Abstract: We study the selection and dynamics of two popular pricing policies fixed price and flexible pricing in competitive markets. Our paper extends previous work in marketing, e.g. Desai and Purohit (2004) by focusing on decentralized markets with a dynamic and fully competitive framework while also considering possible non-economic aspects of bargaining. We construct and analyze a competitive search model which allows us to endogenize the expected demand depending on pricing rules and posted prices. Our analysis reveals that fixed price and flexible pricing policies generally coexist in the same marketplace, and each policy comes with its own list price and customer demographics. More specifically, if customers dislike haggling, then fixed pricing emerges as the unique equilibrium, but if customers get some additional satisfaction from the bargaining process, then both policies are offered, and the unique equilibrium exhibits full segmentation: Haggler customers avoid fixed-price firms and exclusively shop at flexible firms whereas non-haggler customers do the opposite. We also find that prices increase in customer satisfaction, implying that sellers take advantage of the positive utility enjoyed by hagglers in the form of higher prices. Finally, considering the presence of seasonal cycles in most markets, we analyze a scenario where market demand goes through periodic ups and downs and find that equilibrium prices remain mostly stable despite significant áuctuations in demand. This finding suggests a plausible competition-based explanation for the stability of prices.
    Keywords: housing; search; thin and thick markets; seasonality
    Date: 2017–08
  70. By: Neil Bhutta; Daniel R. Ringo
    Abstract: We study the effect of interest rates on the housing market by taking advantage of a sudden and unexpected price change in a large government mortgage program. The Federal Housing Administration (FHA) insures most mortgages to lower-downpayment, lower credit score borrowers, including a majority of first-time homebuyers. The FHA charges borrowers an annual mortgage insurance premium (MIP), and in January, 2015 the FHA abruptly reduced the MIP, and thus FHA borrowers’ effective interest rate, by 50 basis points. Using a regression discontinuity design, we find that the MIP reduction increased the number of home purchase originations among the FHA-reliant population by nearly 14 percent. The response to the premium cut was negatively correlated with borrower income, with no observable response among relatively high income borrowers. We trace part of the jump in home buying to the MIP reduction helping ease binding debt payment-to-income ratio limits thus allowing more applications to be approved. Finally, we find no evidence that the MIP reduction increased house prices.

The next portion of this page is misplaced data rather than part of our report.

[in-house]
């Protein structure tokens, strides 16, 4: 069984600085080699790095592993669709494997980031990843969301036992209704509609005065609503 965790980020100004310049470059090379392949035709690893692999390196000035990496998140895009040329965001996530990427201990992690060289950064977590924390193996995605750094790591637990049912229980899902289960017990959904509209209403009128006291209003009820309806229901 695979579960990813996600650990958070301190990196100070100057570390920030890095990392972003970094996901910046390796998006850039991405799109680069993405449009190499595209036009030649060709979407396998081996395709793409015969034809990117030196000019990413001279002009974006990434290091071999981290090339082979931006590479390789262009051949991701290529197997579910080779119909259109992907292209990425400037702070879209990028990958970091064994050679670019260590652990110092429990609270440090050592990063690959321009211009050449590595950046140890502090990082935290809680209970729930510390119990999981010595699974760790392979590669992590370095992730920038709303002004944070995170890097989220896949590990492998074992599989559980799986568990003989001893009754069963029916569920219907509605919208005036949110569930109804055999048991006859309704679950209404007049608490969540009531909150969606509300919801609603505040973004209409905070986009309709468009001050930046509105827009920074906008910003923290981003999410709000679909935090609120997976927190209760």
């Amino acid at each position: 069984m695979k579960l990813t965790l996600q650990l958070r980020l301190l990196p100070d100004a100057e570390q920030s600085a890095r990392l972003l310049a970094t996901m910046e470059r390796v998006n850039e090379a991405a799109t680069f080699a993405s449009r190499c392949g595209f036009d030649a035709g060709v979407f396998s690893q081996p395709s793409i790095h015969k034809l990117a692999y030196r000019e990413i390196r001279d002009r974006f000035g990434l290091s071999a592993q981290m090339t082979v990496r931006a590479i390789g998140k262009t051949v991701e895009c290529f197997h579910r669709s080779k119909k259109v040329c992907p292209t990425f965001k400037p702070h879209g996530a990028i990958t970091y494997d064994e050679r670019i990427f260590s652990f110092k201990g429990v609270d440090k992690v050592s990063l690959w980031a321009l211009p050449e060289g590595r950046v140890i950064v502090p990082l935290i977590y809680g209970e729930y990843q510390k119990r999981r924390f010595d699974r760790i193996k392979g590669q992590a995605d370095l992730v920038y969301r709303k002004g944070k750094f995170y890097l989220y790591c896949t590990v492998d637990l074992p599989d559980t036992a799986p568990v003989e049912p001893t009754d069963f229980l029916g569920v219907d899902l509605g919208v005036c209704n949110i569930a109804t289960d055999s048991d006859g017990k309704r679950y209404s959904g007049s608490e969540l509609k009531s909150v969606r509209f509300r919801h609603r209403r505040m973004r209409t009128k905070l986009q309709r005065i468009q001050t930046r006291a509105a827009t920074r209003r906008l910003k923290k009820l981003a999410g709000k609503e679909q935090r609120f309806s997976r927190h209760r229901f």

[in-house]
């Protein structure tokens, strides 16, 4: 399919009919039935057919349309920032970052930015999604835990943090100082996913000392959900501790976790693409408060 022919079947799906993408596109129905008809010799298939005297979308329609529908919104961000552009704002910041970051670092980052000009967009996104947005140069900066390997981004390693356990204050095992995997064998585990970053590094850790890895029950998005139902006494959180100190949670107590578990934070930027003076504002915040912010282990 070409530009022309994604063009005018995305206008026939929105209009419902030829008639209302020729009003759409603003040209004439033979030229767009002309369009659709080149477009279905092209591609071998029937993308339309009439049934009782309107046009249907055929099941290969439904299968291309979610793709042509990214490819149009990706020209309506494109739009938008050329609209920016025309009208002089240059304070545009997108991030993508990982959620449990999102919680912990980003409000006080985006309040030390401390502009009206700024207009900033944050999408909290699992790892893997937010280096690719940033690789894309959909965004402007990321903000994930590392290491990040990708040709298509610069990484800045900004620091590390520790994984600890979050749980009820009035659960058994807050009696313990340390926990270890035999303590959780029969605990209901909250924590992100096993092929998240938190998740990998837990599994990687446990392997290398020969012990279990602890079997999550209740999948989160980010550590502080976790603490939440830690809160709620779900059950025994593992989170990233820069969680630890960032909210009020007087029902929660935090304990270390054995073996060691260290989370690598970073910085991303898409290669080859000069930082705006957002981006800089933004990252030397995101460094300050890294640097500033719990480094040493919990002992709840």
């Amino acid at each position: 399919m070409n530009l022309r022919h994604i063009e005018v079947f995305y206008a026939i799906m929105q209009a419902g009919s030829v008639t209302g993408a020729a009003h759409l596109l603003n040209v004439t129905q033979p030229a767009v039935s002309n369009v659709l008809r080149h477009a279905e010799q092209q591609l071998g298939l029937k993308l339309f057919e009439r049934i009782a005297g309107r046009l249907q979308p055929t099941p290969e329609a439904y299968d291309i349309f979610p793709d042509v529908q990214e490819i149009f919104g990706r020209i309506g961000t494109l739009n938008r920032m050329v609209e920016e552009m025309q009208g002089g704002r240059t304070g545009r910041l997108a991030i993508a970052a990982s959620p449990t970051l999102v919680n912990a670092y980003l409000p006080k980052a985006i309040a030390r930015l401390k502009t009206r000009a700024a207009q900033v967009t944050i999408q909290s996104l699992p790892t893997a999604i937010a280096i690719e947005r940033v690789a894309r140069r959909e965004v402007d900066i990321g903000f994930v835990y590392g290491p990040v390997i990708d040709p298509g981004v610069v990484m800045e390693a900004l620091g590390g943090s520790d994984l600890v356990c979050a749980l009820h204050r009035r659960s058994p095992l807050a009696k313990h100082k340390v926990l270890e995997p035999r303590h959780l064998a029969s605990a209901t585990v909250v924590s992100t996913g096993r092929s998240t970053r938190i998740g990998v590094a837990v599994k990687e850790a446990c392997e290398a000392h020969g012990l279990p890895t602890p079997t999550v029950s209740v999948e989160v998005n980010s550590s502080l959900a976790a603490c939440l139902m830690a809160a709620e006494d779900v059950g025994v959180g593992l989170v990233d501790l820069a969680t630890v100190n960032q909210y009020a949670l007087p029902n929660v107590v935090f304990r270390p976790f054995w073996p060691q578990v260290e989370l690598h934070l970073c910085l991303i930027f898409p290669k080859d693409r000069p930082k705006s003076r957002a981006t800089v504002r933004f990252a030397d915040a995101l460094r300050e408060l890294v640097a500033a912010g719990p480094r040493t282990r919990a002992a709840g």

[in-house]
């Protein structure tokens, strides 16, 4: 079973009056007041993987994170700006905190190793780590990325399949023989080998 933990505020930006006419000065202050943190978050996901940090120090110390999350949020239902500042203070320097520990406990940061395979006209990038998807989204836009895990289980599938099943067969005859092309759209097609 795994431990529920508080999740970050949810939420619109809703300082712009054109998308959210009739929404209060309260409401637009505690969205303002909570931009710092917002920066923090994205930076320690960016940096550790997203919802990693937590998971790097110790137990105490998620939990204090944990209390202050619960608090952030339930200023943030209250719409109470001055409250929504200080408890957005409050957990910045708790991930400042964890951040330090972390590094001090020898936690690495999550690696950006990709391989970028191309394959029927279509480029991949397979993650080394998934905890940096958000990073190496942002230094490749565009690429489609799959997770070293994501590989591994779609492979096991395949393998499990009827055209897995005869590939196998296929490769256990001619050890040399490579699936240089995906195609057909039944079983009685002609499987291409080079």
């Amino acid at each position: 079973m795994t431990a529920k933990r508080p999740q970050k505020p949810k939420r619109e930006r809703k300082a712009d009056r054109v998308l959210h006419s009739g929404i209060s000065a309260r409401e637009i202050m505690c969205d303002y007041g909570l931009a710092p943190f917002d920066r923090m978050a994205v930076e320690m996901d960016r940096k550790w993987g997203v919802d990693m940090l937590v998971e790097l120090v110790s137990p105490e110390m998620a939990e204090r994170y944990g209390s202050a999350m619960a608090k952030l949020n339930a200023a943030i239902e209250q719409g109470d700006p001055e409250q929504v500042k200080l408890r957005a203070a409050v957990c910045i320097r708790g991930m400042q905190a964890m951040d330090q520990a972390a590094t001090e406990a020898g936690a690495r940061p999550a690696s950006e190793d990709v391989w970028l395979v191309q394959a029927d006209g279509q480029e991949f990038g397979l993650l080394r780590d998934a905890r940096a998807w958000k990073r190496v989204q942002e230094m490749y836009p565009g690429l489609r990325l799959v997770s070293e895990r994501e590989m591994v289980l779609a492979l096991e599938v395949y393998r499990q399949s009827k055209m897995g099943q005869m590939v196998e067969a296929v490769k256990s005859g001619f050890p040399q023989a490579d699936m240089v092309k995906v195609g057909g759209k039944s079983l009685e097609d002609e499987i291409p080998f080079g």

Keywords: Interest rates ; Mortgages and credit ; Residential real estate
    JEL: R21 R28 E52 G18
    Date: 2017–08–17
  71. By: Kurt Kratena (WIFO); Gerhard Streicher (WIFO)
    Abstract: The recent macroeconomic literature dealing with fiscal policy multipliers is dominated by applications of aggregate DSGE (Dynamic Stochastic General Equilibrium) models, whereas multi-sectoral models (econometric input-output or CGE) are absent. This paper contributes to the debate from a multi-regional, multi-sectoral perspective. The macroeconomic input-output model applied covers 67 countries (plus a statistical rest of world) and incorporates model blocks for private consumption, production, the labour market and the public sector. Household consumption follows the permanent income hypothesis, but with important liquidity constraints. This study calculates macroeconomic and sectoral impacts of fiscal policy in one peripheral EU economy (Spain) as well as their inter-regional spillovers to the rest of Europe. Multipliers are about 1.9 for public consumption and 1.2 for household taxes or transfers in the case of high liquidity constraints (1.6 and 0.9, respectively, for low liquidity constraints). Partially endogenous public spending produces additional domestic effects as well as relatively large spillovers for some highly indebted European countries.
    Date: 2017–08–21
  72. By: Seck, Ousmane (The Islamic Research and Teaching Institute (IRTI)); Naiya, Ismaeel Ibrahim (Islamic Development Bank, Jeddah, Saudi Arabia); Muhammad, Aliyu Dahiru (International Institute of Islamic Banking and Finance, Bayero University Kano)
    Abstract: The recent awareness of the important role of finance in economic growth, development and poverty reduction has stimulated interests of policy makers and other stakeholders in increasing financial access to vast majority of the people. Although there are several studies that investigate the effects of financial inclusion on households both at macro and micro levels, few studies focus on its impact on welfare of the poor and how to move them out of poverty. It is noteworthy that there is evidence of voluntary exclusion from the banking system in Nigeria, with some individuals shunning conventional banking system due to the prohibition of interest in Islam. Based on the data of Living Standards and Demographic survey of 2012-2013, this paper investigates the effect of financial inclusion on the households’ welfare through consumption in Nigeria. The study employs the approach of panel data to analyze the effects of financial inclusion on household consumption, controlling for the endogeneity of the financial inclusion itself. The paper finds that access to finance has a positive impact on households’ consumption. This has implication for policy makers and practitioners to provide access to finance for poverty reduction in the country. Similarly, in addition to increasing the financial resources available for financing SMEs and households, Islamic finance could be useful in improving access to finance by attracting the voluntarily excluded segment of the population by offering them an alternative form of banking.